“You can only wish that I would do such a thing. Do I look like one of these desperate women to you?” She reached into the lower cabinet and got the cake bowl—a Christmas present from her to him.

She stood up and placed the bowl on the counter. She then went to the pantry to get the flour as Ro went to get a carton of eggs out of the refrigerator.

They turned around at the same time in Ro’s small kitchen and bumped into each other. As Ro’s arm cradled the eggs, it sank deep into Saamone’s breasts as they stood face to face and pressed against each other. They looked at each other questioningly with their eyes, asking who would be the first to move. Neither one of them being the type who liked to lose, they played the wait game.

Ro gave in first because of the impending hardening that was happening below. He said, “Excuse me. Could you please move your breasts?”

Saamone pressed against him even closer and replied, “I think that it’s your arm that’s in the way.”

Ro gave a nervous laugh and moved away from Saamone to pretend to arrange the items on the counter. Saamone gave a sly smile and stood next to him, a little closer than she usually did when they’d always made love.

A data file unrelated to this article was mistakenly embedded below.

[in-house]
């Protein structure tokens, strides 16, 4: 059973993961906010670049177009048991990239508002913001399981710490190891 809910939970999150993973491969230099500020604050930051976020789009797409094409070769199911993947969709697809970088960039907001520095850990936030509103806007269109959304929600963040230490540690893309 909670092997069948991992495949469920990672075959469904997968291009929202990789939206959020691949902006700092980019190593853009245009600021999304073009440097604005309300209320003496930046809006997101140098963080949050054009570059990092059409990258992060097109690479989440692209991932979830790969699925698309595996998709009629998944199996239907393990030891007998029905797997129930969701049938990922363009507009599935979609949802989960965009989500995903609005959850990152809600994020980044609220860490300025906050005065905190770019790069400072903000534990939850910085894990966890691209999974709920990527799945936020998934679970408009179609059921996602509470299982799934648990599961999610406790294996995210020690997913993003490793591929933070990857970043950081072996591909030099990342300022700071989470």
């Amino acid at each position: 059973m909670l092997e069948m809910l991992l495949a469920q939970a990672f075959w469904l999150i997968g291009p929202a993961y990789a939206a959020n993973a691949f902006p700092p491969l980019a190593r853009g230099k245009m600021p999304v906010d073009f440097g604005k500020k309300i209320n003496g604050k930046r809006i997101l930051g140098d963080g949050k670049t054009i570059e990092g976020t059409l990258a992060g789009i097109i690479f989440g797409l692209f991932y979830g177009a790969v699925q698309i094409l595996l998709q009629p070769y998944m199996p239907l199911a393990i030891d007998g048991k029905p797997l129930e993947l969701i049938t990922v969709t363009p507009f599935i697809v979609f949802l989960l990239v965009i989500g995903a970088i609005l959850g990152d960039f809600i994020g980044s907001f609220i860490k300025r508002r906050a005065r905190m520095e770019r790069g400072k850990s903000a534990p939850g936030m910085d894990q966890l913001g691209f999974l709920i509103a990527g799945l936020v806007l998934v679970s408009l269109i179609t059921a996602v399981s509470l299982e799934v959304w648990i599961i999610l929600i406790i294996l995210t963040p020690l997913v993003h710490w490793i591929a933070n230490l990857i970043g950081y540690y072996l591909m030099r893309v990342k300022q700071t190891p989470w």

Throughout the mixing of the ingredients, they playfully touched each other more than they usually did. They reached across each other’s bodies to get things that they could have easily just asked for. They nudged and gently pushed each other, giggling and smiling like two new lovebirds.

It didn’t take long to complicate things further after they placed the cake in the oven. Saamone claimed the mixing bowl and held it away from Ro. They always fought over who would get the first taste of the mix, so things were normal in that respect.

Saamone slid the tip of her finger through the cake mix that still lined the bowl until it was thoroughly coated. As Ro watched her watch him back, she placed her finger in her mouth and seductively sucked it until no trace of the mix was left. “Mmmm,” she moaned as she removed her finger. She then asked Ro, “Do you want a taste?”

Trying his best to keep his mind from falling completely into the gutter and not take things to another level, he said, “Don’t mind if I do.”

He reached for the bowl but Saamone slid the bowl away and out of his reach. She again dipped the same finger in the bowl and coated the tip. She held her finger in front of his lips and said, “It tastes better this way.”

It does look better, Ro thought. He started to touch his finger to hers but she grabbed his hand and put it back down at his side. She held her finger close to his lips and he took it into his mouth. He took his time sucking the mix as they both looked into each other’s eyes, trying to figure out where they were heading.